The last people who would ever agree with Donald Trump may ultimately help the U.S. president destroy one of the trade treaties he so loathes.
This week Justin Trudeau and other Canadian politicians continued their NAFTA full-court press of American decision-makers with an appearance at the National Governors Association in Providence, Rhode Island. As the CBC points out, it’s not exactly friendly territory for the progressive prime minister -- 35 of the 55 governors that make up the NGA are Republican. But it’s not the forces of the right, Republican or otherwise, that are complicating the renegotiation of NAFTA for Trudeau and Trump but rather free trade’s traditional enemies on the left.
In a editorial in the Detroit News, Michigan AFL-CIO president Ron Bieber lambasted Trump for spending “more time on the golf course than at the NAFTA negotiating table.” But Bieber reserved his sternest criticism for establishment Republicans such as Michigan Governor Rick Snyder and Congressman Dave Trott saying they “support pro-corporate trade deals because that’s what their wealthy corporate donors want.” Trump instead earned praise for at least “ taking a good game on trade” in his promise to remake NAFTA and for his criticism of the now dead Trans-Pacific Partnership as “another disaster pushed by special interests.”
NAFTA, said Bieber, has been a “total trainwreck for Michigan” echoing Trump’s populist rhetoric as a candidate that the treaty was “the worst trade deal in the history of the world.”
Bieber said NAFTA needed to be rewritten “the right way” with: stronger labour rules with an “independent enforcer”; stiffer penalties for countries and companies that break the rules; a crack down on currency manipulation; tougher “rules of origin” to protect the U.S. auto industry; and “strong Buy American policies to support job creation here at home.”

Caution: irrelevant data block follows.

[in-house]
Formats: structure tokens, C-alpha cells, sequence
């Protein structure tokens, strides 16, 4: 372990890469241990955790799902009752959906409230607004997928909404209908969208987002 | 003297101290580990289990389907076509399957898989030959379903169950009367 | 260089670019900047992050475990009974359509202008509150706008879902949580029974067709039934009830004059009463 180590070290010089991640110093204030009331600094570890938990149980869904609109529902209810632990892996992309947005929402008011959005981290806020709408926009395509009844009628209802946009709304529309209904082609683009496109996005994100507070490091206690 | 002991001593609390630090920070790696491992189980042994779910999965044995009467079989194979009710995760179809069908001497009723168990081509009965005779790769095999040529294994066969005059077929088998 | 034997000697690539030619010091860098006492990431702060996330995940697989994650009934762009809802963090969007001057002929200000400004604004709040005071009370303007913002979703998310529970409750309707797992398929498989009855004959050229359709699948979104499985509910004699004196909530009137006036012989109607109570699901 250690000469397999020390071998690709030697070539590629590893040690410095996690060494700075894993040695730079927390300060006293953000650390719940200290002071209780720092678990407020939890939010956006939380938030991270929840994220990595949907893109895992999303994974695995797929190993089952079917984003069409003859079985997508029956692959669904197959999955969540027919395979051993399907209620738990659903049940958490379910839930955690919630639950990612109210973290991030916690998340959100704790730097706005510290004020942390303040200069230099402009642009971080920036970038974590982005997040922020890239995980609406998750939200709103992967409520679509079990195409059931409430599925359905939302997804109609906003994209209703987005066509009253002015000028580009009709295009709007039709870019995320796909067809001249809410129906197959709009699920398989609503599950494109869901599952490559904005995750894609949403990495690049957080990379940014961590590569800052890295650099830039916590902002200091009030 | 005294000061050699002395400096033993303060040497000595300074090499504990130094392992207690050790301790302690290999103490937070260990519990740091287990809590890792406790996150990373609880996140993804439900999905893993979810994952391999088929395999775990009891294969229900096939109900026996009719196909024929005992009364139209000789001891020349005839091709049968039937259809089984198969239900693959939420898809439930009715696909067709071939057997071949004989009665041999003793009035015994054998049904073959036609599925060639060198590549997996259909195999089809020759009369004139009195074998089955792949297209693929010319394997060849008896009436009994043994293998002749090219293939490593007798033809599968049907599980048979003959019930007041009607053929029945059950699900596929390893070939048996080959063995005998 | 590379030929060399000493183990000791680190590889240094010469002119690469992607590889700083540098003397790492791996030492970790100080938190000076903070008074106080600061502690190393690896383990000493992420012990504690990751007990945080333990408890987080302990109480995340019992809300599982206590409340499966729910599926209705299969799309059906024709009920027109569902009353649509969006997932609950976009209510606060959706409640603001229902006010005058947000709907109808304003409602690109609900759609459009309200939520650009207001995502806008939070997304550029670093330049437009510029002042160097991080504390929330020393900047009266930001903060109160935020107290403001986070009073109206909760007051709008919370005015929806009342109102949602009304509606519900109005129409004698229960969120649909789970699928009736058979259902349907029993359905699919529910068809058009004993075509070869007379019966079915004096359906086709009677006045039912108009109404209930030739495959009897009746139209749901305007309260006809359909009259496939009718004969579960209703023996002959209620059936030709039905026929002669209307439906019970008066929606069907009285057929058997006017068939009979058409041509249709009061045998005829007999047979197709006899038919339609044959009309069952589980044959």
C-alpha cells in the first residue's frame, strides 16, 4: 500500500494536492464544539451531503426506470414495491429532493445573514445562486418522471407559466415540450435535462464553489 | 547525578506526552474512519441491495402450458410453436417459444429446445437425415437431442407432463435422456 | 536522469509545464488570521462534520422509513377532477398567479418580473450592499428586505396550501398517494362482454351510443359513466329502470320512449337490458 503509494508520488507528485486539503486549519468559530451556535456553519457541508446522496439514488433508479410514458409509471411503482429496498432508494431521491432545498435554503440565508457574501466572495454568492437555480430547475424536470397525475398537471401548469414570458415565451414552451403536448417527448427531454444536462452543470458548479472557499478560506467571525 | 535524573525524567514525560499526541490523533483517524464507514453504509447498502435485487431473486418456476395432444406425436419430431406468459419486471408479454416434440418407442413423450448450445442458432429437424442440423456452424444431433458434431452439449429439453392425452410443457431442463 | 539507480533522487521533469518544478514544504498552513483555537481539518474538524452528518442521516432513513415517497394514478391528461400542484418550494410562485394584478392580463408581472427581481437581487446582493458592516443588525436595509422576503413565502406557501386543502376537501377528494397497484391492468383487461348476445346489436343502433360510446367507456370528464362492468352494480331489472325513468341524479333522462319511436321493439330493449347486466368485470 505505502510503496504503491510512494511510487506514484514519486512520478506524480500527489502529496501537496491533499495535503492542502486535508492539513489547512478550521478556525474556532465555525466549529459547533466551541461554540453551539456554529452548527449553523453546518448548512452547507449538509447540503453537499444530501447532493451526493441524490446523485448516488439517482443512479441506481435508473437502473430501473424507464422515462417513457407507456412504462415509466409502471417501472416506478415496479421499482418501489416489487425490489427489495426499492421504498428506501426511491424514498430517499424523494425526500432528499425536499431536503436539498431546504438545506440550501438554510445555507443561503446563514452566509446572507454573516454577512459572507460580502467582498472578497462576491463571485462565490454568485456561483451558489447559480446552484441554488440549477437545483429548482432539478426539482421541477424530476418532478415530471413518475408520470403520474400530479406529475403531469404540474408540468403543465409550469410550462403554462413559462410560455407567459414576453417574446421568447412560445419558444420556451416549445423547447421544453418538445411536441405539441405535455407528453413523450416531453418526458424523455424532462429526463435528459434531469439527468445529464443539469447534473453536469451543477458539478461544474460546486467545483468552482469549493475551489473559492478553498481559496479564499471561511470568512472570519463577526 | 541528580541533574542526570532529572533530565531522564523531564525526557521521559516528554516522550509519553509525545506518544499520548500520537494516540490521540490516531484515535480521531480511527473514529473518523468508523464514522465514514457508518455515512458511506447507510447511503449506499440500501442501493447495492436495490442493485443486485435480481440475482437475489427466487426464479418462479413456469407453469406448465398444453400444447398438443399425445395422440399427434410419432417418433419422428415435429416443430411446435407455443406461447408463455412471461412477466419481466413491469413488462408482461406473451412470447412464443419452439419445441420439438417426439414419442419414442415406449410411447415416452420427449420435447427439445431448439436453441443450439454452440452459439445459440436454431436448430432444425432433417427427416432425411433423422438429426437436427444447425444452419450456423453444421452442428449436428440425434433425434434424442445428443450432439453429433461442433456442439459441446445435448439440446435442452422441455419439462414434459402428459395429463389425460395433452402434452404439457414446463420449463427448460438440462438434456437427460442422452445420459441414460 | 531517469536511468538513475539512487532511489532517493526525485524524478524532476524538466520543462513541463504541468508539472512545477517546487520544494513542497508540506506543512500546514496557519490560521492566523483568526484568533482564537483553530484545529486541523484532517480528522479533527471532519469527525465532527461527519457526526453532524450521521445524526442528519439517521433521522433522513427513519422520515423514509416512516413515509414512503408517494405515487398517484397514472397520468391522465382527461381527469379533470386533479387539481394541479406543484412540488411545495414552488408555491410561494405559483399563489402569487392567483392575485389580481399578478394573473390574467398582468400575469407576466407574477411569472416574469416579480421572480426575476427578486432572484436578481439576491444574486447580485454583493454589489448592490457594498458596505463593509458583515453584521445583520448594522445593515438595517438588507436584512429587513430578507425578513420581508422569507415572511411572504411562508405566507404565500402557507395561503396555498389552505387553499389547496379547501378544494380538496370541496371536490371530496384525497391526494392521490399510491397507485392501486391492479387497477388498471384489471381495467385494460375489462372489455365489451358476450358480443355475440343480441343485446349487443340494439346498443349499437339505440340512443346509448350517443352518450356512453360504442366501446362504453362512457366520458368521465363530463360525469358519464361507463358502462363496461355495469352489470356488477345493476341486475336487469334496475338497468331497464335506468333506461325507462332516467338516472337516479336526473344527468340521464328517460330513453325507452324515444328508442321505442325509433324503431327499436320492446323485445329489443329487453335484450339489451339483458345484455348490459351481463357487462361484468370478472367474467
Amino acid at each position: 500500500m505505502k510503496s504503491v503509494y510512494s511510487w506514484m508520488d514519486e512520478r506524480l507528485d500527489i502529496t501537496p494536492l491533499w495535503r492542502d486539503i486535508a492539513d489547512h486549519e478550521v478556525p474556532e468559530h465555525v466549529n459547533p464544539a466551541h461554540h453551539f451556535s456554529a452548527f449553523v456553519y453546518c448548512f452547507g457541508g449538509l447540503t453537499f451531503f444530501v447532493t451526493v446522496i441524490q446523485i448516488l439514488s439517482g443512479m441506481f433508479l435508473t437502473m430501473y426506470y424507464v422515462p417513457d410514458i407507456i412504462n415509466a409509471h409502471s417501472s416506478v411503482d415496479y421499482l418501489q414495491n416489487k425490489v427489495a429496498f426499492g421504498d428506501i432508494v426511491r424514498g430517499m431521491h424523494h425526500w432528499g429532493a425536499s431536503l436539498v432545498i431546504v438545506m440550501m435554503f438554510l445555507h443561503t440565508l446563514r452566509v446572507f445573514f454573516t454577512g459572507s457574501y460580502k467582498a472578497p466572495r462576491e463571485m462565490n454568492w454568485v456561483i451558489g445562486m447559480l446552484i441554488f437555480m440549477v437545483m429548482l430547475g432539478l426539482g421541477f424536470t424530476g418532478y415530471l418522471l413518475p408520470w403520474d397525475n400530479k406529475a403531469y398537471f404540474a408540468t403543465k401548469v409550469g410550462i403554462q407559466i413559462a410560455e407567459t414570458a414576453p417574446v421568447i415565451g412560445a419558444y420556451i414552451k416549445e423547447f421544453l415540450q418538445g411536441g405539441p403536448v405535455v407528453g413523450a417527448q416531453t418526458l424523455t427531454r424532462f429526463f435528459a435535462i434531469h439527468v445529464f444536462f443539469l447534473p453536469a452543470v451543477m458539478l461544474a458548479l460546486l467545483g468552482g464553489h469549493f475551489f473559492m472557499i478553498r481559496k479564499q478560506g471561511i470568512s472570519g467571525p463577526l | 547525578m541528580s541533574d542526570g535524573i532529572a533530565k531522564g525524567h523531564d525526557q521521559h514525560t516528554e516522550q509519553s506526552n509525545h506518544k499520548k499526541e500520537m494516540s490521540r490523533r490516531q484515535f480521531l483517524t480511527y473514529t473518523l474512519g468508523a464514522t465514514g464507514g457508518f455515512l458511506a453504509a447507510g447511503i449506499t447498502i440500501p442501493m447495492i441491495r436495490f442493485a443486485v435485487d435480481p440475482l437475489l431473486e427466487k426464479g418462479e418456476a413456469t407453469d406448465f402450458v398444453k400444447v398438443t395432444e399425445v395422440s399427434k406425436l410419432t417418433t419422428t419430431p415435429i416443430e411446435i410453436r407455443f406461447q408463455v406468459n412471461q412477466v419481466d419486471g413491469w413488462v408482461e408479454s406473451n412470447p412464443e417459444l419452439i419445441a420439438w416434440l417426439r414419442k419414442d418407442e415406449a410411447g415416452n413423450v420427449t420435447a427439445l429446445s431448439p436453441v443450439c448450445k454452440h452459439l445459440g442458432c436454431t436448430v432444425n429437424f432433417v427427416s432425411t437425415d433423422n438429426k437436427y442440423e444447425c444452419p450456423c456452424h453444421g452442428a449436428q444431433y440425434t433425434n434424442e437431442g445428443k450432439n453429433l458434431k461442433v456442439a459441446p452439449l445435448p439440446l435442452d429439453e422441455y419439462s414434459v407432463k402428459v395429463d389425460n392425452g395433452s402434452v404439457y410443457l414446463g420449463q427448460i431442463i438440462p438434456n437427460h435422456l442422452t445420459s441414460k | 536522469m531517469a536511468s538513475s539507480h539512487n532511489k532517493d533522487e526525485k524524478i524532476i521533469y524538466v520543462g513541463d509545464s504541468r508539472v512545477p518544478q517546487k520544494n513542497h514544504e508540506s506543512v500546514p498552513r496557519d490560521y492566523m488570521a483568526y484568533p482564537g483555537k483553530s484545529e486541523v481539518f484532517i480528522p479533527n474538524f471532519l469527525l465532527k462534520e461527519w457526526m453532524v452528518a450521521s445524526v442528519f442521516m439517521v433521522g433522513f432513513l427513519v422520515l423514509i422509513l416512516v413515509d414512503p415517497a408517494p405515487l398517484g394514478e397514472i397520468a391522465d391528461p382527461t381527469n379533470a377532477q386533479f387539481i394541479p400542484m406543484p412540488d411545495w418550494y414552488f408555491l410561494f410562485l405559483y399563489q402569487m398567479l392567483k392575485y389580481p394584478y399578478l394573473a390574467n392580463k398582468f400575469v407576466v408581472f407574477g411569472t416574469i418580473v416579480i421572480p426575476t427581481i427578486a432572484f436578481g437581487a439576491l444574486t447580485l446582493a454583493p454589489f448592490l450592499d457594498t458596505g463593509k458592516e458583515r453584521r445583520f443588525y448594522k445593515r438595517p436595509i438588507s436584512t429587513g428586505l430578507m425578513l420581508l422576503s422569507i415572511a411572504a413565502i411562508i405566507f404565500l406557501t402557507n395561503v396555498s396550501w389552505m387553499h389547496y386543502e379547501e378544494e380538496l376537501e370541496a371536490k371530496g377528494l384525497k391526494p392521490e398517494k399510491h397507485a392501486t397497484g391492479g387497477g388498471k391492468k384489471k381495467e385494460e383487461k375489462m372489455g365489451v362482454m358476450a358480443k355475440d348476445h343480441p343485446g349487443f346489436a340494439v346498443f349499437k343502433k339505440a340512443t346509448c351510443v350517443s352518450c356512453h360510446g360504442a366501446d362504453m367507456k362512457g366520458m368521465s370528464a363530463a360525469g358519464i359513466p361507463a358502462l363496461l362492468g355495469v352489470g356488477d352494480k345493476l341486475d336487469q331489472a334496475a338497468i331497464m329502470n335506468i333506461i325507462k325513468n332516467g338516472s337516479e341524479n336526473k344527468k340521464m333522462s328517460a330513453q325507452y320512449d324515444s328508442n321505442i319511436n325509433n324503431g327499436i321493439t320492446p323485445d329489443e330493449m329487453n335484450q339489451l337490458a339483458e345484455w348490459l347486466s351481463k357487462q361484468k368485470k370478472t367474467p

Normally a state labour advocate appealing in a Detroit newspaper for a Republican president to take a hard protectionist stance would not merit much interest. But Trump’s populist anti-trade, anti-NAFTA rhetoric enabled the president to sway enough white blue-collar latter-day Reagan Democrats for him to be the first Republican presidential candidate to carry Michigan since 1988.
Trump captured the state after a halted recount and lowest margin of victory in Michigan’s history. He squeaked to victory by racking up votes in places like Macomb County, where, according to the Detroit Free Press, white, working class voters embraced his economic populist message allowing him to secure a country won by Obama in 2012 and 2008 by 12%, a nearly 50,000 vote margin.
And if anecdotal evidence is correct, those voters don’t care about Russia and believe media bias and Democratic “obstructionism” are to blame for the president’s lacklustre performance.
But as Jerry Dias, president of Unifor, Canada’s largest private-sector union points out, blue-collar voter may not stomach “a tweak and a little twist here and there.”
“There has to be a wholesale overhaul,” said Dias.
Dias said over the past decade, NAFTA has cost thousands of jobs in the auto sector -- Canada has lost four vehicle assembly plants, the U.S. 10 while Mexico has gained eight. As a “perfect illustration” of the problem he pointed to General Motors decision to move production of the Terrain out of Ontario’s plant, along with 600 assembly jobs, and into Mexico.